Structure and function of bones

Author:  Dr. med. Gesche Riabowol (née Tallen), Editor:  Maria Yiallouros, English Translation:  Dr. med. Gesche Riabowol (nee Tallen), Last modification: 2023/01/25

The human body is upheld by a skeleton consisting of more than 200 different bones. Depending on where they are located and what their function is, bones look different.

Bones have a variety of major functions.

  • They participate in all of the body’s movements; our muscles, ligaments, joints and bones all work closely together so we are able to move.
  • They protect the inner organs from injury – like the skull protecting the brain and the rib cage protecting the heart and lungs.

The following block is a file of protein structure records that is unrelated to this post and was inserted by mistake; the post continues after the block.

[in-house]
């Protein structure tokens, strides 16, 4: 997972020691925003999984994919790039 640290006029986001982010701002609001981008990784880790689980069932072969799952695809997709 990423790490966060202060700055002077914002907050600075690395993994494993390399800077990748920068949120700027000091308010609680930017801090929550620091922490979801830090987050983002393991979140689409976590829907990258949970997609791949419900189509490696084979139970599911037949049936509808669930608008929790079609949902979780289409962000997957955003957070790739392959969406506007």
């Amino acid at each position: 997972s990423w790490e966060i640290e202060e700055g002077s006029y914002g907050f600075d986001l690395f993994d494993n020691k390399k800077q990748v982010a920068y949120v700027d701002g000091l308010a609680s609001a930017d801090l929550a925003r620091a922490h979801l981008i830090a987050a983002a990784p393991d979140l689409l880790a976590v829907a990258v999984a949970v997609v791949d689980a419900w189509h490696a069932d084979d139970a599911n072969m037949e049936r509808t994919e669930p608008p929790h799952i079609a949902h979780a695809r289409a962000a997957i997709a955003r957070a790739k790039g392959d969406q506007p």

• They contain the bone marrow, where the red and white blood cells as well as platelets are made.
  • They store calcium and phosphorus, thereby playing a major role in mineral metabolism.

The adult skeletal system is mostly bony, whereas in children and adolescents it is also made of cartilage – in an age-dependent manner –, since the majority of bones initially develops from cartilage and turns into bony tissue during ongoing development.

Skeletal development, thus substitution of cartilage by bony tissue, already begins in the embryo (in about week six of pregnancy) and continues until beyond age 20. Since this process of ossification requires numerous cell divisions, one or the other of them might go wrong, for example by wrong information being passed on from one bone cell generation to the next or even by losing inherited material. As a result, bone cancer might develop.

In order to help you better understand bone cancer and associated treatments, we would like to provide you with the following overview about what our bones are made of and how they work. The following chapter does not claim completeness. It rather serves to provide some general information on bones.